The 3-4 Defense, She Ain't What She Used To Be...

From the FanPosts. Bumped up the time to now. -Joel

The debate rages on. Fan A: You just don't understand the 3-4! If you don't have a NT the size of Montanna (the state, not Joe Montana) you simply cannot stop the run and you will get killed. Fan B: Not true! The days of the sluggo looking NTs in the NFL are passing us by (see Albert Haynesworth's recent complaint about having to be that guy). They are being replaced by smaller, more athletic blocking sleds that can give up some ground and still make a tackle or they can run loops and stunts and put fear into an opposing offensive line because they don't know what is coming next.

A bit of scrutiny applied to 3-4 defenses and how they have evolved over the last four decades in the NFL seems to indicate that a change is indeed taking place. Great football schemes mutate constantly in the NFL. The basic 3-4 scheme is classic. It will always endure. Like everything else, however, it has it's strengths and weaknesses. There is always somebody coming down the pike that has "a better idea" to add.

After the jump, I will include some prognosticating about the Chiefs shiny new 3-4 defense and where it fits in the grander scheme of defensive evolution in the NFL.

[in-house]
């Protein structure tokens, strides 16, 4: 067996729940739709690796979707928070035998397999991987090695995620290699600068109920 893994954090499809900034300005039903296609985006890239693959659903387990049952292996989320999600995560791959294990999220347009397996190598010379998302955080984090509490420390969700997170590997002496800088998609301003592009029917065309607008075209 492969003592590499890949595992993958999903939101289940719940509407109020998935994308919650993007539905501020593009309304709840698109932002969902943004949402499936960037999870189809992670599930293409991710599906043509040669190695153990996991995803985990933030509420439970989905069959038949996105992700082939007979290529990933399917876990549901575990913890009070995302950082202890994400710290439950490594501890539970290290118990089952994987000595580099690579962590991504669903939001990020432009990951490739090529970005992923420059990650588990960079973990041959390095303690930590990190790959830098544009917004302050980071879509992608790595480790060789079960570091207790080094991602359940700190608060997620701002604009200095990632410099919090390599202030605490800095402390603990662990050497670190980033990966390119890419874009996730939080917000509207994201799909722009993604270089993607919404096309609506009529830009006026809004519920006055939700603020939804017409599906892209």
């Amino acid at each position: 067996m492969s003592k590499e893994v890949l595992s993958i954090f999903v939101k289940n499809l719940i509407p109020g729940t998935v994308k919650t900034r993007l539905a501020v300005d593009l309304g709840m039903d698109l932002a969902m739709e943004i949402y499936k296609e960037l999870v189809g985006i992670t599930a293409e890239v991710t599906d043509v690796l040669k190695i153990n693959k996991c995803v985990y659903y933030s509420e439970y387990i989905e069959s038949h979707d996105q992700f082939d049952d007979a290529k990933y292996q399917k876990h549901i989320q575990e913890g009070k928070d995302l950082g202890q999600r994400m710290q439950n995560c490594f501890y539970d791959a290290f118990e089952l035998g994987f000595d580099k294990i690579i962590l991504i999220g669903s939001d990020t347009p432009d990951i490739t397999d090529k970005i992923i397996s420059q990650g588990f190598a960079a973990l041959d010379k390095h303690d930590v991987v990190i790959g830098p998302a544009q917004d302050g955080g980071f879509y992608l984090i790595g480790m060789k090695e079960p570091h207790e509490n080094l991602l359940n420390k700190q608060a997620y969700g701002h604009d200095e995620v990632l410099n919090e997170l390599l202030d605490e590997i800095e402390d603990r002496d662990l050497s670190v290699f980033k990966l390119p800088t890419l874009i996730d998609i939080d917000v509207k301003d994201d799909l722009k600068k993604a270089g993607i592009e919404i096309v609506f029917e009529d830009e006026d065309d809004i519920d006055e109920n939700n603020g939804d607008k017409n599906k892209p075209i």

Trust me when I tell you that I am not a defensive guru. But believe me when I tell you that the two most exciting plays in a football game (for me) are the long runs or catches for scores (the more acrobatic the better), and the bone crunching, earth shattering, concussion generating hits that defensive players make. We've all seen the highlight reels and heard Tom Jackson's voice saying, "That's how Thomas Jones got JACKED UP!".

Actually Tom Jackson was part of a very successful 3-4 defense known as the "Orange Crush". Chiefs fans should be well aware of this defense, but it was a long time ago so a review couldn't hurt.


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Orange Crush Defense was the 3-4 defense of the Denver Broncos during the 1970s.

It was one of the top defenses of its time with linebackers Randy Gradishar and Tom Jackson, with Gradishar as a potential Hall of Famer. Other key Crushers were defensive linemen Barney Chavous, Lyle Alzado, and Rubin Carter, linebackers Bob Swenson and Joe Rizzo, and defensive backs Billy Thompson and Louis Wright.